Par­ents of star ath­letes re­main stuck in the past

Austin American-Statesman - - AUSTIN360 DAILY - Dear Abby

Dear Abby: For the last eight years I have been the mother of a star in our lo­cal high school. When one of my boys would grad­u­ate, the next would take over and be even more ath­letic or mu­si­cally tal­ented — and in my youngest son’s case, both.

Now that they are gone I can’t stand hear­ing other par­ents talk about their chil­dren’s ac­com­plish­ments. I also can’t stop my­self from mak­ing some com­ment about how my sons were bet­ter. I know it’s wrong, but I still do it.

Sport­ing events make me sad and my hus­band de­pressed. Is this empty nest? We can’t seem to fig­ure out how to move on. Have you any sug­ges­tions? More chil­dren are out of the ques­tion.

— Spot­lights Dimmed in Ohio

Dear S.D.: What you may fail to see is that all par­ents are proud of their kids, and if you con­tinue to com­pare other peo­ple’s chil­dren un­fa­vor­ably with your own, you will soon be as wel­come as a pole­cat at a garden party.

This is why I urge you and your hus­band to take a lit­tle time, re­fo­cus your at­ten­tion to chil­dren less for­tu­nate than your own, and in­vest some of your en­ergy in other youths who need the en­cour­age­ment and sup­port you can give. If you do, you will be re­warded many times over.

Dear Abby: My ex­hus­band — who had an af­fair — and I have been di­vorced for three years, but have been forced into a room­mate sit­u­a­tion due to health is­sues on my part and fi­nan­cial is­sues on his. We have two kids to­gether that I have needed his help with. How­ever, there is a po­ten­tial “new guy” in my life who is un­com­fort­able that my ex still lives here.

My friends tell me I’m too nice to have let him stay here for so long. I feel it’s the char­i­ta­ble thing to do be­cause he has nowhere to go. I’m also afraid my kids will think I’m be­ing hate­ful if I kick their fa­ther out. Oh my God, Abby, what do I do?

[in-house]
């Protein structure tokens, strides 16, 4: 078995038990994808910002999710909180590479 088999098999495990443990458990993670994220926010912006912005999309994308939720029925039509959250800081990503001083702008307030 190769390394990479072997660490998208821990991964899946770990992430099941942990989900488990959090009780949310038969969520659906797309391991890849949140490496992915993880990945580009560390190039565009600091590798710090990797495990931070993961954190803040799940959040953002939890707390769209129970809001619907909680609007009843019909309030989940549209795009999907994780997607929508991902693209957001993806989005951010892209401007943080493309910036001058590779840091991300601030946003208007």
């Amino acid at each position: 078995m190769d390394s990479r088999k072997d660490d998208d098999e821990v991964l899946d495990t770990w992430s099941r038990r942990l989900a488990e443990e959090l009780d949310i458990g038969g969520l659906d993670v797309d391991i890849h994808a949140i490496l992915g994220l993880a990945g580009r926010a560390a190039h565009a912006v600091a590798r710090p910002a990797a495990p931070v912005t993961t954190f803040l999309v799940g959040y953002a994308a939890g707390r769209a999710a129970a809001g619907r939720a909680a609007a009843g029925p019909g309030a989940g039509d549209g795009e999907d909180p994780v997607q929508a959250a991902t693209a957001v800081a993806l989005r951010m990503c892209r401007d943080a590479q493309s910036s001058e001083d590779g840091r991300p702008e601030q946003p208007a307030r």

— In Tran­si­tion in Ten­nessee

Dear In Tran­si­tion: If you want to stay “stuck” in your predica­ment, al­low your former hus­band to con­tinue liv­ing there. If you would like to go on with your life, then rec­og­nize that very few men would want to date a woman who has an­other man liv­ing with her.

By al­low­ing your ex to stay with you, you have al­lowed your chil­dren to think your mar­riage could be re­paired. If that is not the case — and search your heart be­fore an­swer­ing that ques­tion — then set a time limit for him to leave.

Dear Abby: My hus­band and I went to a restau­rant last night. We were en­joy­ing our meal when a cou­ple came in and sat at a ta­ble close to ours. Soon, a bad body odor wafted over to where we were sit­ting. It was so strong I couldn’t fin­ish my din­ner.

When we got up to pay our bill, we told the man­ager about it and asked what could be done. He said that was a tough ques­tion and he didn’t know the an­swer. I told him I was go­ing to write to Dear Abby and ask. He said if I got an an­swer to be sure to let him know. What would you sug­gest? — Chok­ing in Iowa Dear Chok­ing: It was not the re­spon­si­bil­ity of the restau­rant staff to “do” any­thing about your prob­lem. The thing to do was change to a ta­ble in an­other sec­tion. If you were ques­tioned about it — which I doubt you would be — the po­lite re­sponse would be that you pre­ferred a ta­ble in a dif­fer­ent lo­ca­tion. Dear Abby is writ­ten by Abi­gail van Buren, also known as Jeanne Phillips, and was founded by her mother, Pauline Phillips. Dear Abby ap­pears on Sun­day, Mon­day, Wed­nes­day and Fri­day. Email Dear Abby at

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